quarta-feira, 21 de dezembro de 2016

fair play

you give me this, i give you
that. it should be simple and
without much sentiment. such
are the tacit rules of human
exchange for times like this
one: an evening roll in the hay, au
bord de la marne, where it is late into
autumn and steam rises gently off the
bodies of the munching bovines, the mud-
crusted ponies. i take off my old
lady mask - as diane once said-
and slip easily out of my street
worn jeans. i sleep all night in
your branches. it is warm there,
despite the snowflakes falling
around us. which of us paid
for dinner at the country
inn?  was it momentary shelter,
altar of encounter?   did nothing
flicker in the heart, beyond
basic calculation, the thought
that one place is as good
or perhaps better
than another?

sábado, 17 de dezembro de 2016


sometimes there is something you need to do
just once.  walking along a channel in the winter sun
and watching the reflections go from blue to brown to
a momentary green, no one catching your eye but a wind
sweeping by briskly to remind you, it is just this once. you
think of Rilke and how he admonished us to never believe
the lie of holding on or having forever.  you pride yourself
on how close you get. the freest of spirits in the crowd,
how you can hold a hand so close to your heart, or your
parts, in the deep blue of one single night, and then raise your
glass to the freedom of roads and journeys. but then once again
in the specter of morning and the rough waves of finitude,  you
are  wondering again,  just how to hang on.

on the road

they come to you in all their beauty,  empty handed as any refugee or
or the haggard  beggar almost braving the winter.  they wear bells and bracelets  and sing like
no one else, wailing and laughing their tales with their faux gypsy eyes, you a gulley
of warmth who smells of  cinnamon,  of  lilies of the valley in springtime or some other respite.
although you too have slept in wind-weathered tents, on beaten earth floors, have
crossed borders with the wrong papers or coins,  ridden your silky haltered pony
through a chain of islands where none have ever seen such a girl, so milky-legged
and fearless, it doesn´t quite tally the same. how to look at these sweet boys, right in the belly of the eye, take them, believing for a moment what they have seen or said.  & then move on.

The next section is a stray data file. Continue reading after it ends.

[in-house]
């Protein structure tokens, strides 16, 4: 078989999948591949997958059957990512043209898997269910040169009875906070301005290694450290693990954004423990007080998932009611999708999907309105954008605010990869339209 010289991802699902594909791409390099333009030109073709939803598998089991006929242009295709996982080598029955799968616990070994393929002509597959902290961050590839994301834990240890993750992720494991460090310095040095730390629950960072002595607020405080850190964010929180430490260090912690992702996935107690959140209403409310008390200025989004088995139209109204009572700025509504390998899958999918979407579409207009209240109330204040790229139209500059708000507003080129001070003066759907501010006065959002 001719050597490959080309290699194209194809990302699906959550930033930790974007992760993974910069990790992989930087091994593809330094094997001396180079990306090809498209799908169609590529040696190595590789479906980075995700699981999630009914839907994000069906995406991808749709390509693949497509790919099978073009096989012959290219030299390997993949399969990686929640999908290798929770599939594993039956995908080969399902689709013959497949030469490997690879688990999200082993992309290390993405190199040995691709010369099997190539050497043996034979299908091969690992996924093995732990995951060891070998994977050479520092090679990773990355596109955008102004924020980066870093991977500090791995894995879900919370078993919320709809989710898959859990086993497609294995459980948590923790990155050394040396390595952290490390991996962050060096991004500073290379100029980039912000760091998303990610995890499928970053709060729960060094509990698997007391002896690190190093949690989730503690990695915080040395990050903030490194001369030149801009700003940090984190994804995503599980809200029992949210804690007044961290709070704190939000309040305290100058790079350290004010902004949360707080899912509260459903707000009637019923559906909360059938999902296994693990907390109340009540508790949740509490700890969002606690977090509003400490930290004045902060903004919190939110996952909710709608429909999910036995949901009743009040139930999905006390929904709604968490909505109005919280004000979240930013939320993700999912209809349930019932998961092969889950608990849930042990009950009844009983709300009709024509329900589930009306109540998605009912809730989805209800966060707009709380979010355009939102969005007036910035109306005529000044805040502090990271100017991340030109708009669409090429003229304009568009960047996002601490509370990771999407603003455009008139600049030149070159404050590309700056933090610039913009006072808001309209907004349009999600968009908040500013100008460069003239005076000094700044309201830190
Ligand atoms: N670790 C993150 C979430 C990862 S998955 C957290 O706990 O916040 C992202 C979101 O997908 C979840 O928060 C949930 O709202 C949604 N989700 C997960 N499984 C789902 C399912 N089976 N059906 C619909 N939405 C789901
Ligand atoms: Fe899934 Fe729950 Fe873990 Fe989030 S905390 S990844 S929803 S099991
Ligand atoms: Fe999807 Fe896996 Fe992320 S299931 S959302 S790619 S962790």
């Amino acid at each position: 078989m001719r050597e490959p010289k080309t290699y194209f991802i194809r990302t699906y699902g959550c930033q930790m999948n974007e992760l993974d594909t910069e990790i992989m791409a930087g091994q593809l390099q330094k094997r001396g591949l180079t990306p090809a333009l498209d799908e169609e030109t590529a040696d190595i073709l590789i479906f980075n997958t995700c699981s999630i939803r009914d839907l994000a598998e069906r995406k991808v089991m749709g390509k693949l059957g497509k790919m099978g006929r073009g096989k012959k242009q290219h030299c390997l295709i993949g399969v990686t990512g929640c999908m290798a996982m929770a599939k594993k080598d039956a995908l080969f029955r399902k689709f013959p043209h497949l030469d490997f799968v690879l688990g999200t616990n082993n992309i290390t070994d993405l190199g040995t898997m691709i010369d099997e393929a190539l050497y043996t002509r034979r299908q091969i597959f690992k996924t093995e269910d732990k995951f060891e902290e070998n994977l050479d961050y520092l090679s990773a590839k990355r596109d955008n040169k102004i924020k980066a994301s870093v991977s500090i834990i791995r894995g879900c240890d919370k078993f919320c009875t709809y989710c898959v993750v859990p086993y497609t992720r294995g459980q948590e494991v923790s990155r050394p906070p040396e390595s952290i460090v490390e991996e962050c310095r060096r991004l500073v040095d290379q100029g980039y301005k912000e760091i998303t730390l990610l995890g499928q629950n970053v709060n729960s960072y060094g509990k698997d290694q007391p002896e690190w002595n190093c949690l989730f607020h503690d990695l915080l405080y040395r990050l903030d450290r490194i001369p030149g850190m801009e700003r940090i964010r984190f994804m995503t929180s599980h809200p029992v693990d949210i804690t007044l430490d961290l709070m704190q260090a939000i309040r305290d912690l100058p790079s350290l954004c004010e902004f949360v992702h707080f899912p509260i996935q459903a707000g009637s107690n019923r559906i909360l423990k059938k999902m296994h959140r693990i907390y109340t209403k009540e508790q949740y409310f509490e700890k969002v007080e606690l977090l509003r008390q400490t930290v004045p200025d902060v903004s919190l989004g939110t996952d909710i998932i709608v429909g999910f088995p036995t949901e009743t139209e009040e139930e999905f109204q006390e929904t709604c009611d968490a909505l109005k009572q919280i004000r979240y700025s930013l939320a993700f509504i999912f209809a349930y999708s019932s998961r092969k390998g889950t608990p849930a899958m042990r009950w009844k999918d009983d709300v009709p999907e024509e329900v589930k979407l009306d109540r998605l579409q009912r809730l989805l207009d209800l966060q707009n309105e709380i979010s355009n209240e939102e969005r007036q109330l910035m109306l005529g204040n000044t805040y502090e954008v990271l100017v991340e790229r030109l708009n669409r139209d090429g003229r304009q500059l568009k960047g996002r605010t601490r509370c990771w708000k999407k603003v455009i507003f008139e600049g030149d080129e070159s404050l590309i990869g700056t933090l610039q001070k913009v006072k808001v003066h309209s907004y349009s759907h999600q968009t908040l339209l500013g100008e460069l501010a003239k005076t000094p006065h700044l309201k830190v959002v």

the train leaving longueville runs backwards
over red plastic,  past ripped out tracks and there
is some emergency  that keeps  slowing us
down.  the empty metal bellies of furnace,
of industrial choke are gone for now but
we know it is thanks to them we could get
this far.  a band of deer i was too slow to capture
are gone now too,  their fresh tracks  pressed
through a light snow receding,  like all paths crossed
 too quickly,  leaving  no more than  memory and its
 sweet, severed limbs.


quinta-feira, 8 de dezembro de 2016

The Last Tarpan (tales of human cruelty)

(jotted this down while reading Susana Forrest's new book, The Age of the Horse: an Equine Journey through Human History; it is roughly based on a story she tells and was meant to come as a poem, which didn´t quite work..)

Against the snow of the steppes, and the earth beginning again to bleed, a small dun creature makes her way through cracked ravines where the long-legged mounts of men rough and drunken on ale and power find no passage.  In an earlier season, she has been duped:  her herd wiped out, she is coaxed through her loneliness, by the call of a stallion, by whinnying mares, into their distant human hell. Taken, she delivers her furies against the board of the stall that retains her, against her captors who marvel and curse, that she-devil, that witch-animal.  Yet they covet her hybrid offspring, the foals she bears on long stalks of straw, the fine blood of the stallion thinning the legs and the muzzle of a rough-bellied hostage who never gives up.  They have needed her: a splendid field for the art of pursuit, for the sport of sequester, for cunning experiment.

When they bring her back from her final escape, damaged, they feel of course some flare of regret:  not for the broken bones, nor the disappearance of some indomitable tribe;  rather, for that intractable element that will be gone forever, something that has shown them all they are not, all they will never be.  They try to mend her, but in her final breath, she denies them that pleasure.